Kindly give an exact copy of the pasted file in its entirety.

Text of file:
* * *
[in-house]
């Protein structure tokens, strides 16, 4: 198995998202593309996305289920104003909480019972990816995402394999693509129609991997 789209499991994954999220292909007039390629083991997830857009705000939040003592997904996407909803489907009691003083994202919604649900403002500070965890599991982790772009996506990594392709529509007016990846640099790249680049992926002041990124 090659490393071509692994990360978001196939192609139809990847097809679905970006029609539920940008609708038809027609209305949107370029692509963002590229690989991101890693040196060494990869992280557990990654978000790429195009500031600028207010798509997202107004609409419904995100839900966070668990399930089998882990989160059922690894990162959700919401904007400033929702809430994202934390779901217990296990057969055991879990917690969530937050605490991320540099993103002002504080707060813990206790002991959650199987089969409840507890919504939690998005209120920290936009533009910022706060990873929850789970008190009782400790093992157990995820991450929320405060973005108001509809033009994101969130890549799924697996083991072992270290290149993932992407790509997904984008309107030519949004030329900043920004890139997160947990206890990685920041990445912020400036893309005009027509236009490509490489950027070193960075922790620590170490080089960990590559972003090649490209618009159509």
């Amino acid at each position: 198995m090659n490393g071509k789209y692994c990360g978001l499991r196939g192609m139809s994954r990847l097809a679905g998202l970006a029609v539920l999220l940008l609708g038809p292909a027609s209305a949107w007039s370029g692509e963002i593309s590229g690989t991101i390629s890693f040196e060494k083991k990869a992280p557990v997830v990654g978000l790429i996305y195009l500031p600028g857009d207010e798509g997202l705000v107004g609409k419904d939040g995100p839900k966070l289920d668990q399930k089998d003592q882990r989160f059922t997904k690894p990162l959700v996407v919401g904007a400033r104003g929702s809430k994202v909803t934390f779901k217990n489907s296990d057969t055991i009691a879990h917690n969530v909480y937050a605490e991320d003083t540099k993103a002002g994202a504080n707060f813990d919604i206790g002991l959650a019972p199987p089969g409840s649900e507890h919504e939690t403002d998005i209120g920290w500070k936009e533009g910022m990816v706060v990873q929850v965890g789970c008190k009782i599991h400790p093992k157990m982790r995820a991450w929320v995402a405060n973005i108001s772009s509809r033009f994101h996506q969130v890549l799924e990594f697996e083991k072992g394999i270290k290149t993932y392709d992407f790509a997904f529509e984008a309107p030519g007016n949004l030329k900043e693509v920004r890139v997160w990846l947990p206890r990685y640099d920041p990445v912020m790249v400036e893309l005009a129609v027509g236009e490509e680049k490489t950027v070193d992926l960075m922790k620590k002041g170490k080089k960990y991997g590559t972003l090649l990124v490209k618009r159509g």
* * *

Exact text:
[in-house]
């Protein structure tokens, strides 16, 4: 198995998202593309996305289920104003909480019972990816995402394999693509129609991997 789209499991994954999220292909007039390629083991997830857009705000939040003592997904996407909803489907009691003083994202919604649900403002500070965890599991982790772009996506990594392709529509007016990846640099790249680049992926002041990124 090659490393071509692994990360978001196939192609139809990847097809679905970006029609539920940008609708038809027609209305949107370029692509963002590229690989991101890693040196060494990869992280557990990654978000790429195009500031600028207010798509997202107004609409419904995100839900966070668990399930089998882990989160059922690894990162959700919401904007400033929702809430994202934390779901217990296990057969055991879990917690969530937050605490991320540099993103002002504080707060813990206790002991959650199987089969409840507890919504939690998005209120920290936009533009910022706060990873929850789970008190009782400790093992157990995820991450929320405060973005108001509809033009994101969130890549799924697996083991072992270290290149993932992407790509997904984008309107030519949004030329900043920004890139997160947990206890990685920041990445912020400036893309005009027509236009490509490489950027070193960075922790620590170490080089960990590559972003090649490209618009159509």
């Amino acid at each position: 198995m090659n490393g071509k789209y692994c990360g978001l499991r196939g192609m139809s994954r990847l097809a679905g998202l970006a029609v539920l999220l940008l609708g038809p292909a027609s209305a949107w007039s370029g692509e963002i593309s590229g690989t991101i390629s890693f040196e060494k083991k990869a992280p557990v997830v990654g978000l790429i996305y195009l500031p600028g857009d207010e798509g997202l705000v107004g609409k419904d939040g995100p839900k966070l289920d668990q399930k089998d003592q882990r989160f059922t997904k690894p990162l959700v996407v919401g904007a400033r104003g929702s809430k994202v909803t934390f779901k217990n489907s296990d057969t055991i009691a879990h917690n969530v909480y937050a605490e991320d003083t540099k993103a002002g994202a504080n707060f813990d919604i206790g002991l959650a019972p199987p089969g409840s649900e507890h919504e939690t403002d998005i209120g920290w500070k936009e533009g910022m990816v706060v990873q929850v965890g789970c008190k009782i599991h400790p093992k157990m982790r995820a991450w929320v995402a405060n973005i108001s772009s509809r033009f994101h996506q969130v890549l799924e990594f697996e083991k072992g394999i270290k290149t993932y392709d992407f790509a997904f529509e984008a309107p030519g007016n949004l030329k900043e693509v920004r890139v997160w990846l947990p206890r990685y640099d920041p990445v912020m790249v400036e893309l005009a129609v027509g236009e490509e680049k490489t950027v070193d992926l960075m922790k620590k002041g170490k080089k960990y991997g590559t972003l090649l990124v490209k618009r159509g």